Some students in Appleton Episcopal Ministries’ 2017 session of its Children’s Defense Fund Freedom School learn to play chess. Photo: Appleton Episcopal Ministries

Appleton Episcopal Ministries operates out of the Appleton Church Home’s original 1870 building. The building is now also the parish hall for St. Paul’s Episcopal Church, in the diocese’s Macon Convocation. There are 10 congregations in the convocation, most of them small in membership and scattered across the mainly rural southern end of the diocese.

An endowment helps defray some of Appleton’s expenses. Since 2014, each congregation has had a seat on Appleton’s board. They pay an annual percentage of their income to support Appleton, and all the congregations in the diocese are required by canon to contribute each year. Some of those contributions are given back in the form of program grants.

The aim is for the programs supported by the grants to eventually become self-sufficient, so they no longer need Appleton’s help. “We act as a multiplier,” Groce said, partnering with other denominations and organizations to help children in need.

“My job is to serve those parishes and the Appleton board by going to those parishes and saying, ‘If money were no object, what would you like to do in community ministry?’” she said. She then helps those congregations find the resources to do that work. “I have a super cool job,” Groce added.

The idea for a Freedom School came after Groce and others in the diocese saw the success of such a summer program run by the diocese’s Emmaus House in Atlanta. Groce knew, however, that bringing the program to Macon would require outside help.

“It costs a lot of money, and there are lots of moving parts, and it is not for the fainthearted,” she said. “What made Freedom School different for us was that, unlike targeted parish programming, this was a program we did as Appleton overall, all of us as partners.”

It was the prospect of that new partnership, and all the ways Appleton was already working to foster such relationships, that caught the attention of the Episcopal Church’s Genesis Advisory Group on Church Planting, the Rev. Thomas Brackett, Episcopal Church manager for church planting and mission development, told ENS.

“They are curating community connections and creating partnerships that most Episcopal churches don’t even have the vision to create, much less sustain,” Brackett said. “They’re not giving money away as a one-off because somebody demonstrates need. They are strategically giving away money to partners who share their vision for creating community.”

A student at Appleton Episcopal Ministries’ 2017 session of Freedom School paints a sea turtle. Enrichment activities reinforce the school’s efforts to help students become better readers and explore history, civic engagement and social justice. Freedom School scholars are encouraged to make a difference in their families, their community and the world. Photo: Appleton Episcopal Ministries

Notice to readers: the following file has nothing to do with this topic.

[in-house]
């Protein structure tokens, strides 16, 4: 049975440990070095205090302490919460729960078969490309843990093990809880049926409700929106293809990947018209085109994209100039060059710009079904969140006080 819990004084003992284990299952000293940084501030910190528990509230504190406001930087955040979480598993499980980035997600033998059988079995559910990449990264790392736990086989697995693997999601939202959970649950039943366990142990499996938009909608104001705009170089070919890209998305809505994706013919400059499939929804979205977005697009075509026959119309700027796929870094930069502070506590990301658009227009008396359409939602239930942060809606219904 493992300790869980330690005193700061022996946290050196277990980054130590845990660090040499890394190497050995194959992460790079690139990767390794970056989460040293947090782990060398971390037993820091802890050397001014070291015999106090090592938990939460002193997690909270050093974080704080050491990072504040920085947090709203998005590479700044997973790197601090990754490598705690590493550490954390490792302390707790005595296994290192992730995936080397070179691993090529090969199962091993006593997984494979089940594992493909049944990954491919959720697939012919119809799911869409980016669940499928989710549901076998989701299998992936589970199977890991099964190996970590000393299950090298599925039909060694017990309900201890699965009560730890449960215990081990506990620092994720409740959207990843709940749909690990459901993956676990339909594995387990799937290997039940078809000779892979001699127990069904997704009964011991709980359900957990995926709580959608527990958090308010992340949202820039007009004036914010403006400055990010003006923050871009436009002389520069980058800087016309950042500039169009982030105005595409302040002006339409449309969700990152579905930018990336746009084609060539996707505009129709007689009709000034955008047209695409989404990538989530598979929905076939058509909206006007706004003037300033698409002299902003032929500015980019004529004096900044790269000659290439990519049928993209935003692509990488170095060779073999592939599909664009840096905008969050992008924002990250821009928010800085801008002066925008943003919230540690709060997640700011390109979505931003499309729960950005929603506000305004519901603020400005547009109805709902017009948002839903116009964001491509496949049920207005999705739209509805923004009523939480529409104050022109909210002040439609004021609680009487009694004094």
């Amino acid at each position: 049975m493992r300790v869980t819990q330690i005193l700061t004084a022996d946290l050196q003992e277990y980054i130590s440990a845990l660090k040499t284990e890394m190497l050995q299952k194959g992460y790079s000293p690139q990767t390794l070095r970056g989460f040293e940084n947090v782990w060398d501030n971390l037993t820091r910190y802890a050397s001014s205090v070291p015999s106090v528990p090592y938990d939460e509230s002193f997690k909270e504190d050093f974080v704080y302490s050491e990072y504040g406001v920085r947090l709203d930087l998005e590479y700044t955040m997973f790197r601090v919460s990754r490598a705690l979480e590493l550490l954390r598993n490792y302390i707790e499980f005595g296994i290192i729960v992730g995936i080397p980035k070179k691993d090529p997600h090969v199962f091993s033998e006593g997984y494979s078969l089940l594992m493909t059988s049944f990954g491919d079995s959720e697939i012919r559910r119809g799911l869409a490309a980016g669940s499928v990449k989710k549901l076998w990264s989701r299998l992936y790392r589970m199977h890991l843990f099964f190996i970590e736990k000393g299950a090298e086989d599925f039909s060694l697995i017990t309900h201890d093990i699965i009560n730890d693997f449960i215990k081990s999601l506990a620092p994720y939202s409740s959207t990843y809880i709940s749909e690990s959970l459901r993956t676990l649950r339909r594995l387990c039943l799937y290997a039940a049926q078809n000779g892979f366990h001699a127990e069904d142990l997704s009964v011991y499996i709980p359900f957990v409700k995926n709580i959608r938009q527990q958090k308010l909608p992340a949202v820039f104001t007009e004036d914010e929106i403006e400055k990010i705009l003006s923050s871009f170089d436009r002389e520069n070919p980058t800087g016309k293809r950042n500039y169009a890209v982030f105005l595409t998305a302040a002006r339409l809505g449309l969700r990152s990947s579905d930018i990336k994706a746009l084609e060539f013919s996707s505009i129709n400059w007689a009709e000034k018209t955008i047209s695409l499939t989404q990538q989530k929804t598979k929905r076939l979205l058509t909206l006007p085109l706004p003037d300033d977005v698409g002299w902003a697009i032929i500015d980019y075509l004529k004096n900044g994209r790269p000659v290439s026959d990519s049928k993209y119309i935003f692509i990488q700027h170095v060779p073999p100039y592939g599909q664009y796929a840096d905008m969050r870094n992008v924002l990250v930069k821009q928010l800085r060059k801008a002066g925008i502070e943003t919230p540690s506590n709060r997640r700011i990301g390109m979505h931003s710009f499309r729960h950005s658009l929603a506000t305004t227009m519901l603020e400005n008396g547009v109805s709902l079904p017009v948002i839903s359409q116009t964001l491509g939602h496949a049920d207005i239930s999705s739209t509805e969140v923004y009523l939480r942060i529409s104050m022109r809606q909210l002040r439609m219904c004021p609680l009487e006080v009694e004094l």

Brackett said the Genesis Group was intrigued by Appleton’s pledge that “the leadership there is fully supported by the diocese in the work of bringing area congregations together to consolidate their energies in engaging people who, historically, would never come to the Episcopal Church.”

They are engaging those people, not to invite them to come to church, but to minister with them in their communities, he explained. It is not that they aren’t welcome to come to church. Instead, the Appleton group hopes that “as they develop these ministries, they’ll spin off new worshipping communities as well, each with their own unique character,” Brackett said.

Appleton’s grant application not only outlined what the goal was, but also spelled out what the strategies for success would be.

“We could tell from the very beginning that these people were going to make it with or without funding,” Brackett said. “They were basically inviting us as partners to come learn from what they’re doing.”

Atlanta Bishop Rob Wright gave Appleton a glowing recommendation, Brackett said, and told the Genesis Group that the diocese was lucky to have the Episcopalians in the Macon Convocation as part of the diocese. Many of them were not born into the Episcopal Church, but they chose to become Episcopalians. Plus, Brackett said, “They’re dealing with people that we don’t normally have come through our doors, African-American, Latino folks, and they’re doing ministry as shaped by community leaders.”

Groce said Freedom School’s first year taught lessons to everyone who helped run the program. It “sensitized all of us to the absolute fragility of the lives of so many children that we had never reached,” she said.

Moreover, while the session hosted just 50 children, Groce said the influence is rippling far beyond them. “We impacted three elementary schools outside the traditional Episcopal circle, and those are seeds that are now planted that continue to grow beyond our tiny little field.”

– The Rev. Mary Frances Schjonberg is the Episcopal News Service’s senior editor and reporter.